Based on the Global Policy outlined below, Panasonic is engaged in a variety of activities in regions around the globe, each tailored to the circumstances in that area. The company defines key performance indicators (KPIs) for each activity and uses these to evaluate results and make improvements. Through Corporate Citizenship Activity Newsletters, the relevant directors and executives—from the Panasonic president on down—share information concerning Panasonic activities in regions around the world with those in charge of those activities in the various locales. In addition, Panasonic conducts global annual surveys of its corporate citizenship activities and publicly releases the findings on its Sustainability site.
Setting and Evaluating Policies
Every three years, Panasonic drafts a mid-term plan and also establishes policies and areas of focus for its corporate citizenship activities. Panasonic determines its areas of focus by comprehensively taking into account company business policies, conditions in society, societal demands, expert opinions, and other considerations. For each activity, the company also establishes KPIs, the attainment of which it periodically checks and reflects in the next actions it takes.
Example of Setting KPIs for a Program for Supporting the Enhancement of Organizational Infrastructure of NPOs / NGOs
Key Goal Indicator (KGI)
Promoting the resolution of social problems through a program for supporting the enhancement of organizational infrastructure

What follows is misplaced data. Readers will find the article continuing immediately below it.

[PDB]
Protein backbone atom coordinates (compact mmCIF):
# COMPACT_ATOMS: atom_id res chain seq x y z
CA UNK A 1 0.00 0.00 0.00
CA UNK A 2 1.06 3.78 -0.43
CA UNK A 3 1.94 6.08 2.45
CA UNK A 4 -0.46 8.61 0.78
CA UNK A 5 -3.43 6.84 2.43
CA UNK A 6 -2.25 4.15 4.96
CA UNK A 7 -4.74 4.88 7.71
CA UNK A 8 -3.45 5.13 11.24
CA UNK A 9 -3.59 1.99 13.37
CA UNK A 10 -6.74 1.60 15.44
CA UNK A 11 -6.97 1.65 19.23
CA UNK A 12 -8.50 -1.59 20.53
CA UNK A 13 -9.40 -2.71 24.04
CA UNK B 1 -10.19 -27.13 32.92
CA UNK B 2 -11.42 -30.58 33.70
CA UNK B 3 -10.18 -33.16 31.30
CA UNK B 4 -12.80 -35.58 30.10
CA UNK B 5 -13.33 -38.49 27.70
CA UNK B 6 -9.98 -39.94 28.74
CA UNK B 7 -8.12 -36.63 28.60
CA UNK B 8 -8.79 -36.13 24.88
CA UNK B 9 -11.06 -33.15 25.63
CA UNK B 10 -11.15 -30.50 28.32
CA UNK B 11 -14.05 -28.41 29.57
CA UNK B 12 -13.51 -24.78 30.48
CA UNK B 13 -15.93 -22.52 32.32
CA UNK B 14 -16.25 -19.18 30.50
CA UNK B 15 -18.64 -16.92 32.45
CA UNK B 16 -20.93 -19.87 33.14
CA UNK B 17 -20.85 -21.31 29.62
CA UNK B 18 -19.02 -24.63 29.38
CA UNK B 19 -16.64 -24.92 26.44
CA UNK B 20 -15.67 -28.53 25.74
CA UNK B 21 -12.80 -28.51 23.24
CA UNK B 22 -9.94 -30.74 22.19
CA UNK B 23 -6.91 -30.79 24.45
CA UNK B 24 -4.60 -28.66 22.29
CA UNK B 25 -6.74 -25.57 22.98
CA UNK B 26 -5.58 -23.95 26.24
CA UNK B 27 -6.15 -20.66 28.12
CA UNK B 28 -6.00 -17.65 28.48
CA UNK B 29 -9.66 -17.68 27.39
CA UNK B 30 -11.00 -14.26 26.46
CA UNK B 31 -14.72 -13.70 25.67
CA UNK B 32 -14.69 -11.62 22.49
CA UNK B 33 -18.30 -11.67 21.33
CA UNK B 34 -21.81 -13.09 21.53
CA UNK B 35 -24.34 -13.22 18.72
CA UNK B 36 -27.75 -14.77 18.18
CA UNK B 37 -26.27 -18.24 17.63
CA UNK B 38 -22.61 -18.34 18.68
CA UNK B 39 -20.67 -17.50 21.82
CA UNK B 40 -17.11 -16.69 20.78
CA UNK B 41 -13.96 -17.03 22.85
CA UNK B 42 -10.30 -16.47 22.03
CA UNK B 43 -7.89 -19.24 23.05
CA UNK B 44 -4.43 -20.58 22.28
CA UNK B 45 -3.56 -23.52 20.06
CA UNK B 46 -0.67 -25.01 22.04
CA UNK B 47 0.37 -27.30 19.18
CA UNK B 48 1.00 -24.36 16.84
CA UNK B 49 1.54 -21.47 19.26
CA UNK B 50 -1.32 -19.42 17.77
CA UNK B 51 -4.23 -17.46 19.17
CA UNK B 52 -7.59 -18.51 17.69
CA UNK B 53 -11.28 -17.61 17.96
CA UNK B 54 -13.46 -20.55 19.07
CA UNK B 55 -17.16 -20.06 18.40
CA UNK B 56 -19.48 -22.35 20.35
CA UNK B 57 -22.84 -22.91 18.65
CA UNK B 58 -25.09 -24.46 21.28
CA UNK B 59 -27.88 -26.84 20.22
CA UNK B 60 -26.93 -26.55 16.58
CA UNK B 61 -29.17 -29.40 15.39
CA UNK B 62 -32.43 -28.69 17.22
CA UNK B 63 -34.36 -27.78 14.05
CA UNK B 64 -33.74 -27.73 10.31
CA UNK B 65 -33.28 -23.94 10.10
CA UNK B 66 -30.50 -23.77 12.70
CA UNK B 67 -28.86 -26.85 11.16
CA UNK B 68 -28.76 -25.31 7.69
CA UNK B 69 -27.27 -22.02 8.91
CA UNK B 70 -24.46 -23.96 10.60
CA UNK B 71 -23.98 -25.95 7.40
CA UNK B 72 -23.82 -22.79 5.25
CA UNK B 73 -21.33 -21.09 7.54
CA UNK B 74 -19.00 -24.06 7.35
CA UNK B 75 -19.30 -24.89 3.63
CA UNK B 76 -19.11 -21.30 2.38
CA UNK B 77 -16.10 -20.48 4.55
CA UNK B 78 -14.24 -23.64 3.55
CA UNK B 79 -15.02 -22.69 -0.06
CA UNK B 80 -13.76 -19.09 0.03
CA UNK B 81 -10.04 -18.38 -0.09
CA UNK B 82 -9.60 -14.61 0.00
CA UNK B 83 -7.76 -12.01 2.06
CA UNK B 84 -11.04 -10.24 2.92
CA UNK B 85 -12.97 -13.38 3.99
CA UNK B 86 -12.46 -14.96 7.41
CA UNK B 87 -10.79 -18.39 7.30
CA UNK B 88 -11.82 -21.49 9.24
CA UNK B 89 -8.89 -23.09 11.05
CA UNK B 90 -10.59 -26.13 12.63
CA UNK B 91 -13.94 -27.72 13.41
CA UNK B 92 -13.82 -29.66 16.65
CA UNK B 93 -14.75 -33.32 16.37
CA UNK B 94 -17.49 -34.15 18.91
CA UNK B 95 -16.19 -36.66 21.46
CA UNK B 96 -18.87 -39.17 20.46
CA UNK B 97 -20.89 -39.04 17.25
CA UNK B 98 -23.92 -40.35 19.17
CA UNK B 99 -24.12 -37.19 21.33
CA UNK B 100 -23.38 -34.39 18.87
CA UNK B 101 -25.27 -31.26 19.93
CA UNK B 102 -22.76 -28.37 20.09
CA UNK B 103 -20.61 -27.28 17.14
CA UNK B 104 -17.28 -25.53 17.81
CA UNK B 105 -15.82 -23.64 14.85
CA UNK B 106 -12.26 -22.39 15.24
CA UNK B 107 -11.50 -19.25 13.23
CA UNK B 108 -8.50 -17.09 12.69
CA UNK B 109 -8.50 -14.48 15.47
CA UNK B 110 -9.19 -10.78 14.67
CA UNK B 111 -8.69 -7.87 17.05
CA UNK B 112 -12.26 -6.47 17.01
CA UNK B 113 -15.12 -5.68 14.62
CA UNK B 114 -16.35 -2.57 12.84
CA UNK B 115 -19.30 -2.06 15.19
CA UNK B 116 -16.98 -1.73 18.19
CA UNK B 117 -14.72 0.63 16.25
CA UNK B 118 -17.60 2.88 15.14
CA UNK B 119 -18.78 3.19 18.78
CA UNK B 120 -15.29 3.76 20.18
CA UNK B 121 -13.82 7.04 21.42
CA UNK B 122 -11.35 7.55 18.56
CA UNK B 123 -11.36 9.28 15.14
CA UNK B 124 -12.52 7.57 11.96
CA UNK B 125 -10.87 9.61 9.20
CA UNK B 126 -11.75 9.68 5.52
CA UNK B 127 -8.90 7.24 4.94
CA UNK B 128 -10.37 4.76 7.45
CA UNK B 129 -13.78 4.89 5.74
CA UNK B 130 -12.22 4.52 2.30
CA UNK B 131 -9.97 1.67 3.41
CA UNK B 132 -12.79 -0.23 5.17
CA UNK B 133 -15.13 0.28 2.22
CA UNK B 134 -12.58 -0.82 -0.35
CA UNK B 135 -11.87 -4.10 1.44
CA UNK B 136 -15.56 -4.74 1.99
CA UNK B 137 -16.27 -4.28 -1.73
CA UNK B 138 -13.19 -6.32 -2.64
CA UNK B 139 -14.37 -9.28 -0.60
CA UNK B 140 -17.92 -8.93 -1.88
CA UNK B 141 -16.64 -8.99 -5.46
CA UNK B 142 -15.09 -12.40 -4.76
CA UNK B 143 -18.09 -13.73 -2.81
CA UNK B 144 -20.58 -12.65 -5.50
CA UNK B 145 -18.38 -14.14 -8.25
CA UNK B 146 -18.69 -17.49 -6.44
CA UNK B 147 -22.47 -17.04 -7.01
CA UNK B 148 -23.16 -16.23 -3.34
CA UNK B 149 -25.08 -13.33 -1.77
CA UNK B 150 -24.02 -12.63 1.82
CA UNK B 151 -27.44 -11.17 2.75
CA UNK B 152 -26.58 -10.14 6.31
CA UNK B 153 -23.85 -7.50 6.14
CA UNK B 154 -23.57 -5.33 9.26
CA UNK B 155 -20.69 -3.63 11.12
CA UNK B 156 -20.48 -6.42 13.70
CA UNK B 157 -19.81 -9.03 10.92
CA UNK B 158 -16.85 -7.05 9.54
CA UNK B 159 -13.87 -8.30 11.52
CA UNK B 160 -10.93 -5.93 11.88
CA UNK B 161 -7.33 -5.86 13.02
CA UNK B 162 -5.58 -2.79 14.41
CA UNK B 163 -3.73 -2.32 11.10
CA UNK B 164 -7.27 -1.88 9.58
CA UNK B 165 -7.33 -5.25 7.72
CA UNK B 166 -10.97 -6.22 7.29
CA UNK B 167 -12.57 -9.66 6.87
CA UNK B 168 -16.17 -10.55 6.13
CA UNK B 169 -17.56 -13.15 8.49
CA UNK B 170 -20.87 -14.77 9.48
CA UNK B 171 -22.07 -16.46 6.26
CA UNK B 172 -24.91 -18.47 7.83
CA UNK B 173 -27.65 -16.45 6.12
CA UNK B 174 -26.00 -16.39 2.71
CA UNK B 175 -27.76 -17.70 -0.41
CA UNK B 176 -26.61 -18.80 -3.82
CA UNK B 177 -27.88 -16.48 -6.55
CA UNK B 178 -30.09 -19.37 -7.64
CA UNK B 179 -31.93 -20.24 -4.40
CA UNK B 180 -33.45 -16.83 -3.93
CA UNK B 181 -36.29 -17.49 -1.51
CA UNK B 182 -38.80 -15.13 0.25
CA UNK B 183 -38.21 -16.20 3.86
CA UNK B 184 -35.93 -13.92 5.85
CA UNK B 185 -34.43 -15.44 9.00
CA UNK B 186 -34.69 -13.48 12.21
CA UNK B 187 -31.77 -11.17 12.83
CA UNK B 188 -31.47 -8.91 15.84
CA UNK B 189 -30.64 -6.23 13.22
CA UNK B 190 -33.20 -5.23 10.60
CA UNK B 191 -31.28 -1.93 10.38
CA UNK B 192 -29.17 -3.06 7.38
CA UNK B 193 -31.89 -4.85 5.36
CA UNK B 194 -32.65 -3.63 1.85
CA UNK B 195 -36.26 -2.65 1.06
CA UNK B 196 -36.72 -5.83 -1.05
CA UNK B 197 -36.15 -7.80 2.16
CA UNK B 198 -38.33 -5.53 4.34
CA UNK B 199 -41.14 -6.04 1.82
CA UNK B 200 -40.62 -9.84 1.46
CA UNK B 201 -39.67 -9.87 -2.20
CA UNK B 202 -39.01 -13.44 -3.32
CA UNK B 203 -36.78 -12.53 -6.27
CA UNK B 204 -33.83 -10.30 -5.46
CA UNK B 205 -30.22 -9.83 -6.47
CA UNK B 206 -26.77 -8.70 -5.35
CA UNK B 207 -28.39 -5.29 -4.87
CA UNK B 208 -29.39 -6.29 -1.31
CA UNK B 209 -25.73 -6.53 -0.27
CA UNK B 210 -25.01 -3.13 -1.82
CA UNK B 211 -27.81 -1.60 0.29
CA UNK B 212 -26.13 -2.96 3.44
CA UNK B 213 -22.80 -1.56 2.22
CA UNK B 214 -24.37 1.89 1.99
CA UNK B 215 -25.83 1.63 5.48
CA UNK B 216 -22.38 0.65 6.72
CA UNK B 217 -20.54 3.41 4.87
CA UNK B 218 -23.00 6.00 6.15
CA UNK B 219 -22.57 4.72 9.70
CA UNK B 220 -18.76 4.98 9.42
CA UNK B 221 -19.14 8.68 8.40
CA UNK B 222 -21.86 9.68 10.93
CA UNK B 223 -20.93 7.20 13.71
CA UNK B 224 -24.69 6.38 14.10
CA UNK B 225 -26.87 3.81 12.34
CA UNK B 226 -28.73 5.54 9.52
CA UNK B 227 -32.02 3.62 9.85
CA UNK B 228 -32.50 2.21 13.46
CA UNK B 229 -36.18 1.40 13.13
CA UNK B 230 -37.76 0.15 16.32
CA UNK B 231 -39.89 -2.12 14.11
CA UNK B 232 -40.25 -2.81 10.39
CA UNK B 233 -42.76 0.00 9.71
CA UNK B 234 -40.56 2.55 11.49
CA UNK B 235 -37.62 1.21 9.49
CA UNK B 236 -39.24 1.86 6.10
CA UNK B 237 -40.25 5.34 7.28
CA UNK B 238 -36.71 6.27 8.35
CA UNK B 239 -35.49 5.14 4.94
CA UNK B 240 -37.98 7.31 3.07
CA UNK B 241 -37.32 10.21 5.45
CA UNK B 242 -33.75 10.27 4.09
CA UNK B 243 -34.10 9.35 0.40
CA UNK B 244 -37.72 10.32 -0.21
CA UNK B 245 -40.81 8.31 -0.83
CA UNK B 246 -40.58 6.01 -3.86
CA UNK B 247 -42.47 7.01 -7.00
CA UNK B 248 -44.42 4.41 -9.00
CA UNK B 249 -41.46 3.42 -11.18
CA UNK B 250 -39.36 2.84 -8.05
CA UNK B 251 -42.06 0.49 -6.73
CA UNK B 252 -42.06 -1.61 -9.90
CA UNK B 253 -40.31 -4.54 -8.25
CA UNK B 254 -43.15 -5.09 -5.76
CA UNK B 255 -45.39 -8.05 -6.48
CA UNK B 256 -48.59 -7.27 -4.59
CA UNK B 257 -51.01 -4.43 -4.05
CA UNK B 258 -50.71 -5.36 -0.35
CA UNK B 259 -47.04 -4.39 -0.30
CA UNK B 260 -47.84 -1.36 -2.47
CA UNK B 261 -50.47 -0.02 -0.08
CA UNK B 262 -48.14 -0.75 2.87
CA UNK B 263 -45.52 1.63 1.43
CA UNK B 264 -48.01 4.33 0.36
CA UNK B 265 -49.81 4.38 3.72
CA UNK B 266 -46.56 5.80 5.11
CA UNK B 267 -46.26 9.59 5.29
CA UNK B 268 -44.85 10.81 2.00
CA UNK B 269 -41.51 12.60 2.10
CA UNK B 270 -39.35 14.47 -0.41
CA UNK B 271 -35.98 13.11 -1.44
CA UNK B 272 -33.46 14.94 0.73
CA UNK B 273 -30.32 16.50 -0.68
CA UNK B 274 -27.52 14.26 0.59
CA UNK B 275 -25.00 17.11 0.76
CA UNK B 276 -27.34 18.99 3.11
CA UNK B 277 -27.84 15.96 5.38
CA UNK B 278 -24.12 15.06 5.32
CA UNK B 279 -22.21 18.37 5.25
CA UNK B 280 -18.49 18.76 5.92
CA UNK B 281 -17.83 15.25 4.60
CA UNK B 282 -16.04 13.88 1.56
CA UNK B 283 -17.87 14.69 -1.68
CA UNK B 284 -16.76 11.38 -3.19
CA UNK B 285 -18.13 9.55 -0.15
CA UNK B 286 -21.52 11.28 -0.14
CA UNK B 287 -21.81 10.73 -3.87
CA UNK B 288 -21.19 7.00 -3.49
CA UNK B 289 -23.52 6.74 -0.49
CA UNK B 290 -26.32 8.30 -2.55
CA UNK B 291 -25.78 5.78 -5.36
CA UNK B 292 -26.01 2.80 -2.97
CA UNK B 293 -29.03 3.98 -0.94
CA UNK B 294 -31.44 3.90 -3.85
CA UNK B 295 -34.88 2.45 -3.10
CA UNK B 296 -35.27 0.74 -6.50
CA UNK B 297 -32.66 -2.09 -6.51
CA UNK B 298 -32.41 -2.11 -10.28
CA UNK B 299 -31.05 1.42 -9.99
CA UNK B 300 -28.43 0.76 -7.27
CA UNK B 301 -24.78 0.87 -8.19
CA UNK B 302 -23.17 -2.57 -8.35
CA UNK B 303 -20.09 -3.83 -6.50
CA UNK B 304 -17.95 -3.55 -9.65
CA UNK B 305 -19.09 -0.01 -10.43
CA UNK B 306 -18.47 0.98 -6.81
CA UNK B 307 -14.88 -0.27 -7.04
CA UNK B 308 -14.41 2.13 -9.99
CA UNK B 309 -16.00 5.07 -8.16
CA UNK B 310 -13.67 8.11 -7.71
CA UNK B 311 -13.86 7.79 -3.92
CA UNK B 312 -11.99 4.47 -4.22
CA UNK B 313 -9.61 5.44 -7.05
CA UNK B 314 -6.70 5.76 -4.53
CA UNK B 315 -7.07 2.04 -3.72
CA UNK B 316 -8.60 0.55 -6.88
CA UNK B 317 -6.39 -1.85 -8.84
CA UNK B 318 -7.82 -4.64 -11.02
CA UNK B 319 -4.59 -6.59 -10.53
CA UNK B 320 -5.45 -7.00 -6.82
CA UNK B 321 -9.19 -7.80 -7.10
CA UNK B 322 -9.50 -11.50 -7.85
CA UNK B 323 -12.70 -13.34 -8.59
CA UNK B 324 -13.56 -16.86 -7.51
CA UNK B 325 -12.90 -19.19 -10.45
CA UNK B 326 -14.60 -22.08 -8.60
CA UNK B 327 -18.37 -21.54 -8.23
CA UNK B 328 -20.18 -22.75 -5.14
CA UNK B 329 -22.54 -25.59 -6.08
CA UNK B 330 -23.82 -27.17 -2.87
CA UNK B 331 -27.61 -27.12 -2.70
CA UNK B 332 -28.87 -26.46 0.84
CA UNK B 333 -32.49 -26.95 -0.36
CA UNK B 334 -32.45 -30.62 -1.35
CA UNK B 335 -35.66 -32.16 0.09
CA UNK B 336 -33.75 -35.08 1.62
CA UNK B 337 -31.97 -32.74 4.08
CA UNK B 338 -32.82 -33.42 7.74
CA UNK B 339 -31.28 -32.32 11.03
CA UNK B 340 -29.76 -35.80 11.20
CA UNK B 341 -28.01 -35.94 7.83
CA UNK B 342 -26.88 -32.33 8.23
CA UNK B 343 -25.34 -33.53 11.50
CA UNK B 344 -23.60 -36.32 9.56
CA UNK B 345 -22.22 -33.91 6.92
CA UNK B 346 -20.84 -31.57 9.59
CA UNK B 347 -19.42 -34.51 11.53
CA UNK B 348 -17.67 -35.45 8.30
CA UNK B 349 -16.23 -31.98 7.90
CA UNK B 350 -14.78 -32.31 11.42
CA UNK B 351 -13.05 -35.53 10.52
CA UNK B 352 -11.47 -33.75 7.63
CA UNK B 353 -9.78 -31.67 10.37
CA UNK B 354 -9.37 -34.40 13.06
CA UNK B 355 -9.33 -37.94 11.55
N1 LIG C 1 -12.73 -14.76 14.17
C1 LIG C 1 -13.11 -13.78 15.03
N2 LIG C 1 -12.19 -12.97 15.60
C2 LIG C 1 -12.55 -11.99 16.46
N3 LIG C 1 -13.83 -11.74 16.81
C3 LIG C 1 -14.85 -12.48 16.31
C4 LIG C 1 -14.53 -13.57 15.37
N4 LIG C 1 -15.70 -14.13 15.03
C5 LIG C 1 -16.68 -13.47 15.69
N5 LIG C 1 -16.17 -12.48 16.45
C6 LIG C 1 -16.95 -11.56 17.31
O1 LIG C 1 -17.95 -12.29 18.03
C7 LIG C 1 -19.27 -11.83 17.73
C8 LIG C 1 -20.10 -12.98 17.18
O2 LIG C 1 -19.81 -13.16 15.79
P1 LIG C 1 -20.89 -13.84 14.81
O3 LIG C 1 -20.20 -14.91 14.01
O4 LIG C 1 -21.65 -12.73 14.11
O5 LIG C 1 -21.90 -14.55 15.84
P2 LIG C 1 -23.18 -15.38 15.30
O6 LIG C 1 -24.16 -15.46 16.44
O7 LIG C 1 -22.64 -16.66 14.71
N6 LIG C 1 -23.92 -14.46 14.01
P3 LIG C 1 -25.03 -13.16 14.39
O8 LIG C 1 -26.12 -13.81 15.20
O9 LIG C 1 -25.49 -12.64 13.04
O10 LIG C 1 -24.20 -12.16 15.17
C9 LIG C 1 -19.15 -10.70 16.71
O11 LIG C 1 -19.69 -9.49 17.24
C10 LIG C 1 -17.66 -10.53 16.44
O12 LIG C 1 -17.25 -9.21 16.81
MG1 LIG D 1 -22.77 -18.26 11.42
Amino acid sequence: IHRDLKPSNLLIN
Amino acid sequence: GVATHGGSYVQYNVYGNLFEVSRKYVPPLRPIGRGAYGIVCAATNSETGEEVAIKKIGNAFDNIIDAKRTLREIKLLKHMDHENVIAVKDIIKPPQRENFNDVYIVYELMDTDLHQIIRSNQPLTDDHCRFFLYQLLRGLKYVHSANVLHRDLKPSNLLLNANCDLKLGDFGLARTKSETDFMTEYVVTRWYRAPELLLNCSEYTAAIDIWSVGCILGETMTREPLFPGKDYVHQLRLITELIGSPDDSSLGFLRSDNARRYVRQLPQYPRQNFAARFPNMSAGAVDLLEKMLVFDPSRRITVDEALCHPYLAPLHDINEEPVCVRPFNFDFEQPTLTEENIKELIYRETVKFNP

Critical Success Factor (CSF)
Planning and implementation of a program for supporting the enhancement of organizational infrastructure
Appealing to society about the importance of strengthening organizational infrastructure
Key Performance Indicator (KPI)
Degree to which issues have been resolved, number of groups that received support with improved / higher outcomes
Numbers of participants at events, study sessions, briefings, etc.
Panasonic considers education and coexistence to be the guiding principles behind its activities aimed at bringing about a sustainable society. Globally, the company is rolling out corporate citizenship activities (social contributions made as a corporate citizen) with the environment and energy and supporting the development of the next generation as their areas of focus and is working on solving societal problems.
Panasonic considers its corporate citizenship activities to be an investment in society. In order to strengthen the bedrock of civil society, Panasonic is actively partnering and cooperating with multiple stakeholders.
Activities, in the form of corporate investment in society, should be incorporated as part of management strategy.